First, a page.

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On Sunday, we will stop and give our memory to those who have dedicated their lives so that we can enjoy the freedom we have – and sometimes take it for granted.
Memories of the dead are kept alive every year because they have important lessons for us. Wars have been making terrible tolls on families for generations. In Canada, we choose November 11 at 11.00 as a time of silence and reflection – day, hour and minute, which signal the end of World War I.
While most countries honor their killed in a war, whether they are associated with the First World War or not, they can do so on different days, and even in different wars. Most countries recognize the importance of commemorating those who sacrificed their lives to help them gain freedom.
The Netherlands is such a country. She respects Canadians who lost their lives during World War II, but her special day falls on May 4 of each year. This is the day when Canadian soldiers are recognized for freeing him from Nazi oppression. Hundreds of people are now in Canadian cemeteries on the Dutch soil.
Every year, on May 4, children are asked to put candles on every Canadian grave – just as young people appreciate the role of Canada in helping the Netherlands become a thriving state as it is today.
One of my most powerful emotional experiences happened during my visit to the Canadian war cemetery of Holten three years ago. I asked a middle-aged man if his generation treated the Canadian effort as much as his older ones.
He told me, saying that his father brought him to the cemetery once a year and said: "Look out, they are the only reason you have what you have today".
While the official Canada Memorial Day is Sunday, celebrations on Newfoundland on July 1 are more important.
During the First World War, long before Newfoundland became a Canadian province, the soldiers fought under the British flag. On July 1, 1916, on the first day of Somma's offensive, 758 of her soldiers set off to battle. At the end of this day, 90 percent of them died or died.
When we celebrate Canada Day, many Newfoundland will go to Beaumont-Hamel in France, where they are honored by the French every year. A brown caribou, their fighting mascot, stands guard over those who lie below. It was erected to remind everyone how much of this small province was devoted.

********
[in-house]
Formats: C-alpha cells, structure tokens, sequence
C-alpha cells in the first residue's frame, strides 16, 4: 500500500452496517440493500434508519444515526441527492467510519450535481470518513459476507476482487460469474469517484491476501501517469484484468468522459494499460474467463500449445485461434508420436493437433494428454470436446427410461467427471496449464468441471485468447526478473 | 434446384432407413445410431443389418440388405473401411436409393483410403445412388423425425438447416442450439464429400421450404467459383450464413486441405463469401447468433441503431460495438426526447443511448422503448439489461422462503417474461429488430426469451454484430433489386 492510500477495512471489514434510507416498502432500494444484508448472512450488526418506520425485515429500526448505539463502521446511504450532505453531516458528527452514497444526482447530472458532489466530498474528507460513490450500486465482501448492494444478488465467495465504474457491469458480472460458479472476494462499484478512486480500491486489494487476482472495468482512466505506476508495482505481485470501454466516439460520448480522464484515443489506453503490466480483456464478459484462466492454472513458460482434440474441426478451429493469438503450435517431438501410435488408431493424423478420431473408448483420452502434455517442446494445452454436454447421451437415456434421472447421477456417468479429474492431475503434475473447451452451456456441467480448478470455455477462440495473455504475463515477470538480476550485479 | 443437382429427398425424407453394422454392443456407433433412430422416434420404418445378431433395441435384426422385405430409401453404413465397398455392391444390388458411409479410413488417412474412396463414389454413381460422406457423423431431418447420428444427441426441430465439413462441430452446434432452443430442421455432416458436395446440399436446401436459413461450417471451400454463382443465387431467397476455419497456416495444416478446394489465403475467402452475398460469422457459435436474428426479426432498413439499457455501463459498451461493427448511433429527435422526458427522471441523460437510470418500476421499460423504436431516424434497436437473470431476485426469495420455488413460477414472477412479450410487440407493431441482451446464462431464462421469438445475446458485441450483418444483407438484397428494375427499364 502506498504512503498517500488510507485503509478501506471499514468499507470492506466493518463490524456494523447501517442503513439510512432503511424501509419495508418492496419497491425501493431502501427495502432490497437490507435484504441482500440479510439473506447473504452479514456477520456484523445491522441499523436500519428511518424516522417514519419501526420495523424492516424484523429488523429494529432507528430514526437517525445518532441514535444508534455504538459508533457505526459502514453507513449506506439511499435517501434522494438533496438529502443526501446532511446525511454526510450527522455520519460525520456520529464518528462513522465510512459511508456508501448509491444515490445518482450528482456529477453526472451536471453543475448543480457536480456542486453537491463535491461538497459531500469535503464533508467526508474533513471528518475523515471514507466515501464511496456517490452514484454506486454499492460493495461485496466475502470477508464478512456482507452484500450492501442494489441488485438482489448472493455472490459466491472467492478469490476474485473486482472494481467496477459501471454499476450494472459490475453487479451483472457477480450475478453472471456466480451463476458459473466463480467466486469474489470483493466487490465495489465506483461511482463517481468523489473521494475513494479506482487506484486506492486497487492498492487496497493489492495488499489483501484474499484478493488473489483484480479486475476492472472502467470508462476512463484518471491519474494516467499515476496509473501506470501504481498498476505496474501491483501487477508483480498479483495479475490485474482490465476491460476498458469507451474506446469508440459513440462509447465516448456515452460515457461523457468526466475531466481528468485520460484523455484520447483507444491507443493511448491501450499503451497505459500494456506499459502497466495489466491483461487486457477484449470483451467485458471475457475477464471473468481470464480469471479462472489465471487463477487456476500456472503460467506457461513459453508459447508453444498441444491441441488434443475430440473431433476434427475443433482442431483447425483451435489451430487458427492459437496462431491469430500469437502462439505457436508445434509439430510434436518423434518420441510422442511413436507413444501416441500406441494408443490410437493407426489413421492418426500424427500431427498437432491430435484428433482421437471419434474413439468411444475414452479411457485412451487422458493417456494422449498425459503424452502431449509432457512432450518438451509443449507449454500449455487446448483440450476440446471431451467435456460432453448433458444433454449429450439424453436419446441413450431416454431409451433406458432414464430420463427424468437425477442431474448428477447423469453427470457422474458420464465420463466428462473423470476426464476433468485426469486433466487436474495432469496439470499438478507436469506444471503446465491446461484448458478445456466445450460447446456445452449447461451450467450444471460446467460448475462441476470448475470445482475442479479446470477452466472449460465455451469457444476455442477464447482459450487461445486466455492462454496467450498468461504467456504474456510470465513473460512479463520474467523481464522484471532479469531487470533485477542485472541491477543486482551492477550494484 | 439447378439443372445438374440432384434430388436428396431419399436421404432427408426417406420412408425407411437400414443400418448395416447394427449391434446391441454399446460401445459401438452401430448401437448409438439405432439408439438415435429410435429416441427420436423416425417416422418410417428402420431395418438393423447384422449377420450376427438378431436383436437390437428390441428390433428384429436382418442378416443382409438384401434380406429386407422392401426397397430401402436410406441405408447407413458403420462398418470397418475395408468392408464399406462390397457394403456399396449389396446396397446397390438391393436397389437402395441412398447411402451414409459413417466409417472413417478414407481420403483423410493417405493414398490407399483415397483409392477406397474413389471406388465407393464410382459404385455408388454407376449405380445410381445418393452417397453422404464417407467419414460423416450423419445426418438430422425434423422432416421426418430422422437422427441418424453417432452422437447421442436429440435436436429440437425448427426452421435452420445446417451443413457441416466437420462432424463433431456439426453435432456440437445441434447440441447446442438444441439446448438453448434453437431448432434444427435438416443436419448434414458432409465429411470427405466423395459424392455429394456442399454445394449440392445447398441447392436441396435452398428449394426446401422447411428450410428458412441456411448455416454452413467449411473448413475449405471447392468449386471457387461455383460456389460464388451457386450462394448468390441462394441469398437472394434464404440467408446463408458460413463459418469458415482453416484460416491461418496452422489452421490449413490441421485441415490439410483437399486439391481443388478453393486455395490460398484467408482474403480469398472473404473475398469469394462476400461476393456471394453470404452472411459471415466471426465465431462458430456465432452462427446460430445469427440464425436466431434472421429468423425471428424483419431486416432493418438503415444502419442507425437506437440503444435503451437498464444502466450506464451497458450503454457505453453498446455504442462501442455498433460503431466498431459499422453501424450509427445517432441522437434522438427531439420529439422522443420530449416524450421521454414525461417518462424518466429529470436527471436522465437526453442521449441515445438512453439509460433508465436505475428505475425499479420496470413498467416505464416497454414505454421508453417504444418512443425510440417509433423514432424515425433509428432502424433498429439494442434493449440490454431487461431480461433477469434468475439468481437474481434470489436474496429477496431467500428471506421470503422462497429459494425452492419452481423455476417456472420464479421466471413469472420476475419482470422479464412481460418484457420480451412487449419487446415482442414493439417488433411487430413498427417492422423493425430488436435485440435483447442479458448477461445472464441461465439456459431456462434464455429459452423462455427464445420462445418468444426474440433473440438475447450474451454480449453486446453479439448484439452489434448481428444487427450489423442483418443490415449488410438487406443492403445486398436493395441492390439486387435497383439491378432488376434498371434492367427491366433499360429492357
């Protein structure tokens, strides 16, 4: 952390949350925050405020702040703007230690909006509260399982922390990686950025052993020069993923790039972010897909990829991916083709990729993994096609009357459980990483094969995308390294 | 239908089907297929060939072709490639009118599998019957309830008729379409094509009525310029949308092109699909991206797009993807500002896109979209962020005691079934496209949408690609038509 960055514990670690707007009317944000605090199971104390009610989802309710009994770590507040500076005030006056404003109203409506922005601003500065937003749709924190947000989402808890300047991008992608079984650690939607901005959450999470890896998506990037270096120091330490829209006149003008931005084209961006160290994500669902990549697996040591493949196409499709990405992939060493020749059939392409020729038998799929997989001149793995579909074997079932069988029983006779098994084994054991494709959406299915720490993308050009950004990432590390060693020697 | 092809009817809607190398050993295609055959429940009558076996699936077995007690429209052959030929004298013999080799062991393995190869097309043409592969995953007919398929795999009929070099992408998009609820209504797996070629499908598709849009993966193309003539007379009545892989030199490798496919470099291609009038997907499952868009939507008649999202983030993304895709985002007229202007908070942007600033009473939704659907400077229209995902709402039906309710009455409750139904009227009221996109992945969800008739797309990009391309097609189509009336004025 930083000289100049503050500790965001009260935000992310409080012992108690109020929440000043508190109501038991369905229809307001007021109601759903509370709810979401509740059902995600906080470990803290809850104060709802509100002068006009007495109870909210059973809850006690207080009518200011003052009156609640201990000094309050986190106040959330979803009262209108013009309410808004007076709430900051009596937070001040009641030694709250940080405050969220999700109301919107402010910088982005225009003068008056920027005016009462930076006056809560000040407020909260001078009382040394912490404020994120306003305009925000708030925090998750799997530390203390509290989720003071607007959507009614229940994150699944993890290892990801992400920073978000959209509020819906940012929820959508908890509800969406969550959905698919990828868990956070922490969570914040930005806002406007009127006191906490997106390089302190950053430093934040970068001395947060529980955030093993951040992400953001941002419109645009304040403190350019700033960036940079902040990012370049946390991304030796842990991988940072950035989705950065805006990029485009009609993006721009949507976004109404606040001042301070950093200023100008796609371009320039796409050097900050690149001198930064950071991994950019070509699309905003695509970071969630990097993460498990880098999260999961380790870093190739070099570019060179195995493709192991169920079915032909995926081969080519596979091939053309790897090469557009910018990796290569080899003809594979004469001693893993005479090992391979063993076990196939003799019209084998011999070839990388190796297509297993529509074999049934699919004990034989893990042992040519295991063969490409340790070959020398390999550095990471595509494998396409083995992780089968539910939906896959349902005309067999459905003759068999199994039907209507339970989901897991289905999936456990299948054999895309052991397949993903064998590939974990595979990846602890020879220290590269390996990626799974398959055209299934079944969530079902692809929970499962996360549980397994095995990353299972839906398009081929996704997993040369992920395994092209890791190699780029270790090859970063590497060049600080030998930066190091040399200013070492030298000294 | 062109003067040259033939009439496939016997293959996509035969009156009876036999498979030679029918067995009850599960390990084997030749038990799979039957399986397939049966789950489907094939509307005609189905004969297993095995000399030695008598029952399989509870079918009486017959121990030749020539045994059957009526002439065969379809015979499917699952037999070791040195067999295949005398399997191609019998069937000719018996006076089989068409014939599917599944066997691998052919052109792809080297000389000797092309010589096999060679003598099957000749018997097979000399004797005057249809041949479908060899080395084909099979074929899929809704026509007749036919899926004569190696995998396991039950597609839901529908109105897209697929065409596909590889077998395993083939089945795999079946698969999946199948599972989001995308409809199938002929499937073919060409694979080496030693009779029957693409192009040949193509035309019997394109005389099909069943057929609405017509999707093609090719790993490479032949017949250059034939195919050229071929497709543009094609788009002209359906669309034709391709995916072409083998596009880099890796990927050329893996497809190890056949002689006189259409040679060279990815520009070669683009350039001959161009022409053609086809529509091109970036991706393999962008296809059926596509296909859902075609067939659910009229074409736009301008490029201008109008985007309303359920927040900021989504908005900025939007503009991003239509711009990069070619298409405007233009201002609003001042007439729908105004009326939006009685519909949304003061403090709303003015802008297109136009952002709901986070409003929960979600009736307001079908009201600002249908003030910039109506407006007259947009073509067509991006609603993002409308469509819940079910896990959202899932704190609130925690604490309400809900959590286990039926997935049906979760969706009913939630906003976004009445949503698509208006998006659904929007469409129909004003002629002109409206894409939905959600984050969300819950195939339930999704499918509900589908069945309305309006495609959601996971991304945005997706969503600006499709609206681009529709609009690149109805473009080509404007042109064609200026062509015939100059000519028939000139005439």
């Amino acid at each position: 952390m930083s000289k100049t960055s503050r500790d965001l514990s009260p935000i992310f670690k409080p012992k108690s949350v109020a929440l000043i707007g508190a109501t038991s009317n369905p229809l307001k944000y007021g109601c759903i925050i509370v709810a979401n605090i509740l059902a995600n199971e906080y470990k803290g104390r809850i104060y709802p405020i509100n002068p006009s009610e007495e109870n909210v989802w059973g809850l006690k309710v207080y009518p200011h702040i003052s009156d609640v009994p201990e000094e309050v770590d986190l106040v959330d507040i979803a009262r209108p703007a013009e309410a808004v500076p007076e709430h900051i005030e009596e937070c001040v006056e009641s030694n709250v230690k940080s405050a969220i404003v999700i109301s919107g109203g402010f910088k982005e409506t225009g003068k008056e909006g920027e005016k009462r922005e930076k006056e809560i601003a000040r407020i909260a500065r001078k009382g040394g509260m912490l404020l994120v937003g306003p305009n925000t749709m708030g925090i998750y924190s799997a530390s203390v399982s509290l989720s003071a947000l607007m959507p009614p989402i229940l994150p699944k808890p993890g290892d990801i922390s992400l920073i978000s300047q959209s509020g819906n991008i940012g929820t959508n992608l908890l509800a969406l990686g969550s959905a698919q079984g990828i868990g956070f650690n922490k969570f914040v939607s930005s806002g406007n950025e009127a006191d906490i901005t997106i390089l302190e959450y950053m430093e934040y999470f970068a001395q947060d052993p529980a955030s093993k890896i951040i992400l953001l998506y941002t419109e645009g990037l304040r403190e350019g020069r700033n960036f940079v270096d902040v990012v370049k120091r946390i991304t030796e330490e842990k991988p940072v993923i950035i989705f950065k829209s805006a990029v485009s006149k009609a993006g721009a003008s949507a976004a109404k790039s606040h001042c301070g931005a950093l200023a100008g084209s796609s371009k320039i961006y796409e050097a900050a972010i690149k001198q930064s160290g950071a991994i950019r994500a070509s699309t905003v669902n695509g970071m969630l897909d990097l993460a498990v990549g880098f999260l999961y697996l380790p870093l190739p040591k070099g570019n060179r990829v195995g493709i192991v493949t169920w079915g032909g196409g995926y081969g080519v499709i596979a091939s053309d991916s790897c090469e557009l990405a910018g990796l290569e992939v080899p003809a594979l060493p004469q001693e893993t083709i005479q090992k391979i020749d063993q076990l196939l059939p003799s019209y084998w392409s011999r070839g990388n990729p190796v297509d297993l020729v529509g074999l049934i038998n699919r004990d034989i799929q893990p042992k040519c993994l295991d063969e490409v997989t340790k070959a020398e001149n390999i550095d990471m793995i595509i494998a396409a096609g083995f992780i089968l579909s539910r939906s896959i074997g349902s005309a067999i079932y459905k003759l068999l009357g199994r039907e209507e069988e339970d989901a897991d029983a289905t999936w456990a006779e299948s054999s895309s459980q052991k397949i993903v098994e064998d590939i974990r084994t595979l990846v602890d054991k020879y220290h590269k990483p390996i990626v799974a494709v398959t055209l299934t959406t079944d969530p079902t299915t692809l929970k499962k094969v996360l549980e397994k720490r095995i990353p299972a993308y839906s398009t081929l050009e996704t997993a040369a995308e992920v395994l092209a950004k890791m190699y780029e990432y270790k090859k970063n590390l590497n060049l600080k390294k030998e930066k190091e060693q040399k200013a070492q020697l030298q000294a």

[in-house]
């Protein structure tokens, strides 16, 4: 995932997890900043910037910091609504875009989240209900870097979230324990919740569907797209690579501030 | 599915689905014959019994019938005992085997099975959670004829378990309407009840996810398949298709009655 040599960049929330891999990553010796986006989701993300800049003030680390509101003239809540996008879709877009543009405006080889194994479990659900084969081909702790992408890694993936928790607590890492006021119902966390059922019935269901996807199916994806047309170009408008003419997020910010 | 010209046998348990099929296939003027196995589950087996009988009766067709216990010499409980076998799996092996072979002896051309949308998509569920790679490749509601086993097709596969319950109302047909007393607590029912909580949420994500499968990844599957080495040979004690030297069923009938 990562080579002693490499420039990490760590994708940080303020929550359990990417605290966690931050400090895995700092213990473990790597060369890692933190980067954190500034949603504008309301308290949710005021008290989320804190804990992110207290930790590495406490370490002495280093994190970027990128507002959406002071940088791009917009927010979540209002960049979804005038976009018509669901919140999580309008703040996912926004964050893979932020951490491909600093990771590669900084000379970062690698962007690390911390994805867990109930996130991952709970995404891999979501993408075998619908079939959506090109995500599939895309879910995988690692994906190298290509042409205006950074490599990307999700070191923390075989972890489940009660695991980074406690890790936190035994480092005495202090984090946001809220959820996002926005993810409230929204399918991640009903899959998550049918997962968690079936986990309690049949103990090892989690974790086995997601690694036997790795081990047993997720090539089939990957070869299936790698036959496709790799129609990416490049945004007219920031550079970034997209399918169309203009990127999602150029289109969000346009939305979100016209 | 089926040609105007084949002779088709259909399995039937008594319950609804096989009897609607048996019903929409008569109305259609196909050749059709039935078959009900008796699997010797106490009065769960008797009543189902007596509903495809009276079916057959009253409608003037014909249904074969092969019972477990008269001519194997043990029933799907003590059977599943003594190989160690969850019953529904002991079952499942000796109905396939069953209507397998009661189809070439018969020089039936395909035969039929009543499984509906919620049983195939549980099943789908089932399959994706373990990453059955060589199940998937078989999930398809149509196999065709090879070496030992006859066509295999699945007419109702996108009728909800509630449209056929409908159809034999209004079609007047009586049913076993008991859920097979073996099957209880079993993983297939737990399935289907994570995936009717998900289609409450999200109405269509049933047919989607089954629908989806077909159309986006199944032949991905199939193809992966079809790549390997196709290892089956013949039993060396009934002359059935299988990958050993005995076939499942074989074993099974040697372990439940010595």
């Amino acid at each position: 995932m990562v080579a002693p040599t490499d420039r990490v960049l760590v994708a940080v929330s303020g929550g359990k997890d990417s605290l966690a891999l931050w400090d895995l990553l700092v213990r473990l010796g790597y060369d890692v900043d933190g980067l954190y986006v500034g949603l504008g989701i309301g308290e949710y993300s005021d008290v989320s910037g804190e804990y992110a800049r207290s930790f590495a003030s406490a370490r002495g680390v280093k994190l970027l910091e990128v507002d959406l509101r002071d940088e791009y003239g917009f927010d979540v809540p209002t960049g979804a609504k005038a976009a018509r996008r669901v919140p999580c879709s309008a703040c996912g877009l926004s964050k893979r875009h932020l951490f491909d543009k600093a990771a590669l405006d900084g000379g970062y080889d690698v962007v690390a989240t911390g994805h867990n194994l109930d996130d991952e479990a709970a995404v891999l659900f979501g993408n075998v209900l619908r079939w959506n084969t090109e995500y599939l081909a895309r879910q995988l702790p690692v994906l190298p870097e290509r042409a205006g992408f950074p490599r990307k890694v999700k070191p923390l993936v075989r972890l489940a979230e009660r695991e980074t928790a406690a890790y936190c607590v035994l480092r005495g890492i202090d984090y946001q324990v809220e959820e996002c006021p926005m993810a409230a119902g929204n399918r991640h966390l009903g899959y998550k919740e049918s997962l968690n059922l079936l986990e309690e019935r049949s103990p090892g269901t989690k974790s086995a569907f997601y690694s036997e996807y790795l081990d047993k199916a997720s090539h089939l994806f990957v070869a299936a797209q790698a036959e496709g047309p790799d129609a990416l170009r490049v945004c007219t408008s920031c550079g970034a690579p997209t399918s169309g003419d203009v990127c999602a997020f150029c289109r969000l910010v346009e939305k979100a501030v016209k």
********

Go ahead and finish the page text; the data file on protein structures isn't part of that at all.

Since November 11 falls on the Sunday of this year, Great Britain will also commemorate the Memorial Day. However, in other years takes place on the first Sunday closest to November 11.
In the United States, the Memorial Day, which is always on the last Monday of May, is most remembered by US soldiers who gave their lives. He recognizes those who have fallen into all conflicts, returning to the American Civil War, which is still the most deadly conflict in US history.
The memorial day of South Korea falls on June 6 to remind those who died in the Korean War, which began in 1950. Many Canadians also lost their lives in this conflict.
Nigeria, a member of the Commonwealth, also observed the memory of November 11. However, after the end of the brutal civil war in 1970, the country changed it on January 15.
Atomic bombs accelerated the end of the Second World War in Japan. The almost complete devastation of Hiroshima and Nagasaki has turned the country into one of the strongest opponents of using war tools to resolve disputes.
On August 15, the day Japan surrendered to the Allied forces, it is known as the Mourning Day after the war and the Prayer for peace.
Russia also pays tribute to those who gave their lives during World War II. However, his memorial day falls on May 9, the day after Day VE is marked in much of Europe. Today in Israel there are also ceremonies and several countries of Eastern Europe.
Almost one-year battle at Gallipoli was one of the most unsuccessful in the First World War for the Allies. For the combined army corps of Australia and New Zealand, known as ANZAC, it was particularly devastating. But he announced the beginning of national consciousness in these two countries, which would lead to a strong nationality, which they are respected to this day.
In both countries, on April 25, the day on which their forces landed in Gallipoli, we commemorate those who died.
Turkey was an ally of Germany in the Battle of Gallipoli. It was part of the victorious side of the conflict, but many soldiers died in battle. This country remembers its fallen troops on the Day of the Martyr, March 18 – the date of the key naval battle in the conflict.
A significant day of celebration in Italy is known as the Day of National Unity and the Armed Forces. It falls on November 4, marking the day in 1918, when the powerful Austro-Hungarian empire was defeated and subjected to the Italian forces.
France will also commemorate the Day of the ceasefire on Sunday. One of the more expressive opinions that the war affects all sides of the conflict, is the Ring of Remembrance, in the largest military cemetery of the First World War in France – Ablain-Saint-Nazaire, near the battlefield in Arras. Built in 2014, it honors 600,000 people, friends and enemies who died in battles.
Their names are engraved in a round monument to recognize the horrors of war for all nations.
Please, take time on Sunday to pay homage to those who have left, but whose memories live in freedom that we enjoy today.
On November 16, at noon, I will be doing a presentation about Athens and the Greek islands in the Millennium Public Library. There is no participation fee, and you do not need to register.
If you want to track my Voices of Travel podcasts, you can subscribe to them in iTunes or Google Play. If you have a question about the trip you want to respond to, please contact me at [email protected]
Ron is a devoted traveler who explored 65 countries around the world, as well as all provinces outside of Canada (Newfoundland).
Read the full biography